10 May - Naked Wines report that 2,500 Angels pre-ordered 30,000 bottles in just 48 hours. On her website Katie Jones wrote, 'I was watching the bidding and just couldn't believe how fast the cases were selling - even my Mum and Dad didn't manage to get their order in before it was sold out.' A very fortunate resolution.
8 May - Naked Wines, the online wine retailer advance-funded by its own customers, or 'Angels', has stepped into the breach. They tell us, 'As soon as we saw your article about vandals destroying Katie Jones’ white vintage, we dropped her a line and asked if we could help.' A deal has been put together about which Katie says, 'this offer will help us get back on our feet and come back with an absolutely outstanding 2013 wine. Thank you, Naked Wines and all your lovely Angels.' Naked Wines will be promoting the offer to their Angels later this week and hope to sell out within a matter of hours. Keep a lookout here.
In the latest case of wine vandalism, the taps on two vats of 2012 white wine at Katie Jones' Domaine Jones were opened while she was attending Prowein, thus destroying the entire vintage of 2012 Jones Blanc made from 80-year-old Grenache Gris near Maury in Roussillon. At least she still has her admired red wines to provide some income - unlike Soldera of Case Basse, who lost six years' entire production because of an act of vandalism on the part of a disgruntled employee. Another recent case was not that far south of Domaine Jones when Dits del Terra, established in Priorat by Eben Sadie of South Africa with a colleague, was vandalised in 2011.
These are just two recent cases of what seems to be an increasingly common phenomenon, but I sincerely hope they serve to remind wine producers just how vulnerable they are to such acts. It's fun to run an open house and allow visitors to come and go in wine cellars, but these incidents highlight the regrettable need for top-quality security. (I have often thought how easy it would be for some malfeasant to taint an entire crop by surreptitiously pouring a small amount of toxin into just one barrel during a cellar visit.)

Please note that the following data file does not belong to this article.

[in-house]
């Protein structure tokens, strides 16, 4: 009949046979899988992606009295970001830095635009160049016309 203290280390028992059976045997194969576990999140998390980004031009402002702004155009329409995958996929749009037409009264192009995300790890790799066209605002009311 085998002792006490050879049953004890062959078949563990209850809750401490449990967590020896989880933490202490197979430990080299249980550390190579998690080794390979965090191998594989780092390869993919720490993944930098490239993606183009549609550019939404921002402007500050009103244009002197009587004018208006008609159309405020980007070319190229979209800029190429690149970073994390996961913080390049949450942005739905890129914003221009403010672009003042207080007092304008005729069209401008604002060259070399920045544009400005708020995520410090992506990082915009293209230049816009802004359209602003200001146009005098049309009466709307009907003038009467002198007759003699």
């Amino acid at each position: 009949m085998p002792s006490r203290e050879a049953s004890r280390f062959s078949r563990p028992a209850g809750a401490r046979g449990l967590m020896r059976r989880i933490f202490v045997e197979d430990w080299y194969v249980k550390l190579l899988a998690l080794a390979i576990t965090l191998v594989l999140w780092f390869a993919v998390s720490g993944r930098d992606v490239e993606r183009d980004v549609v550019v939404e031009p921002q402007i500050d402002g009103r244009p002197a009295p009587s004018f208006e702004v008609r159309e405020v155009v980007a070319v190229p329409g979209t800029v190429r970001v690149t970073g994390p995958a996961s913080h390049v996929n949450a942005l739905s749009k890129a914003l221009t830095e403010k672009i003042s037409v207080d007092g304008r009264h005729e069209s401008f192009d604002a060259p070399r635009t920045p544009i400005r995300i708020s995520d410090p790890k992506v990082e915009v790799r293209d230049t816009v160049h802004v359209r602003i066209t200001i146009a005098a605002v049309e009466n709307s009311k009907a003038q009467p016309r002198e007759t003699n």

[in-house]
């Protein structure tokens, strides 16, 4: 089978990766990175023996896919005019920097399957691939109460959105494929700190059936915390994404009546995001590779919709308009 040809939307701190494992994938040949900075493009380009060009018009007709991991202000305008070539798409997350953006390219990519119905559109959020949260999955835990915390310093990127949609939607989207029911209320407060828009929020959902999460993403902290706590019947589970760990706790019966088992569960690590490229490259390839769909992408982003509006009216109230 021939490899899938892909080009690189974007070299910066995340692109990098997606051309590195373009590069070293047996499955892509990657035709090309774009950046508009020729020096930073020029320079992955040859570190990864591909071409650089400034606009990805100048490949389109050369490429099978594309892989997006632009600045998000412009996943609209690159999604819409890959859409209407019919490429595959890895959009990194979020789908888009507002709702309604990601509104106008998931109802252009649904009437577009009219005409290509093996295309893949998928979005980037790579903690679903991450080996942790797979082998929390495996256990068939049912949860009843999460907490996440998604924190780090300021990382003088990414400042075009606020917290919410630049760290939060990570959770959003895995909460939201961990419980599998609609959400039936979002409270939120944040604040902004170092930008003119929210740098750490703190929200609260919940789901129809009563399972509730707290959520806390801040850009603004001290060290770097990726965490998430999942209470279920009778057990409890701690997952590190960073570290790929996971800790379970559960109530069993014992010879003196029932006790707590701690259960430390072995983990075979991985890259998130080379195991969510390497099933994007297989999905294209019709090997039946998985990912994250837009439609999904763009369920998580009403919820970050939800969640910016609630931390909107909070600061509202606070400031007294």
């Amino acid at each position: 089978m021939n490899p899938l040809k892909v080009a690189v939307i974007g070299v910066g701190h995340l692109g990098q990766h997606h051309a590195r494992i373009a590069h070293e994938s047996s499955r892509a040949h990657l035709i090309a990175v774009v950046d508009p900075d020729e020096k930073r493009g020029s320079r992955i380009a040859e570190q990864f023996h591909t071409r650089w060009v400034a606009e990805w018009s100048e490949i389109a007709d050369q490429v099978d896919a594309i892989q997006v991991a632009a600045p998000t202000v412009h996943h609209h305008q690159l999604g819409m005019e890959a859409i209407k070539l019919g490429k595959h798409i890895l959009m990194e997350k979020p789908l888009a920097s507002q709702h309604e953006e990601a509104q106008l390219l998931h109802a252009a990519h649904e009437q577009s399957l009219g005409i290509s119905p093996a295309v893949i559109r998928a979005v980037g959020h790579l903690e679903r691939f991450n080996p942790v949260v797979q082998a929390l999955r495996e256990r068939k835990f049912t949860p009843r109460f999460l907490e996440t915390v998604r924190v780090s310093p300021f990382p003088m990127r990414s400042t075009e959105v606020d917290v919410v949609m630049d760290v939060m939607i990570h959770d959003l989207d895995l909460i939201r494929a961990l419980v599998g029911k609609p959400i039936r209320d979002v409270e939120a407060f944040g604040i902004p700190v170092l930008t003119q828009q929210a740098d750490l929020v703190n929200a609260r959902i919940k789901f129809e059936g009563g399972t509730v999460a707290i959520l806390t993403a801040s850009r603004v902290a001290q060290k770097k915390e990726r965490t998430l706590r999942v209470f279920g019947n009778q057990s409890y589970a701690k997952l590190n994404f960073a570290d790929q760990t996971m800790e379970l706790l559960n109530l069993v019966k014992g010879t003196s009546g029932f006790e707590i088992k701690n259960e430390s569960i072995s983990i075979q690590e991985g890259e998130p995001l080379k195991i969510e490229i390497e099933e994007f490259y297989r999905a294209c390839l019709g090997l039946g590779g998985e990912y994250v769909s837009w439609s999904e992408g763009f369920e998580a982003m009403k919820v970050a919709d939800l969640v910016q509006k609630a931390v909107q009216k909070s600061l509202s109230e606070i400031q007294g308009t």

I am probably the only wine lover in Britain who doesn't know Katie Jones well. She was always popular with the British wine trade and media, and did wonders for the reputation of the co-op at Tuchan in Fitou. Here's how on her website she describes how she became a vigneronne in the village of Paziols: 'Beguiled by the drama of its scenery, the charm of its villages, the warmth of its people and their obsession with winemaking, I moved to the area nearly 20 years ago and took up a job with the local cooperative, itself about to embark on an exciting journey. I was to become their Export Sales and Marketing Director - and then one day I came across a small vineyard clinging to the side of the picturesque Maury Valley.'
She may be feeling differently today about 'the warmth of its people'. I do hope there are enough supportive neighbours to see her through this trauma, not too strong a word, I suspect. Do support her by buying her award-winning wines, which are good enough to be sold here by The Wine Society, whose latest finds I review today in The Wine Society's spring collection, and also by Fareham Wine Cellar.
Our thoughts are with you, Katie. And I know some friends have already offered to pre-purchase Domaine Jones Blanc 2013 to help with the cash flow. You can contact Katie via domainejones.com.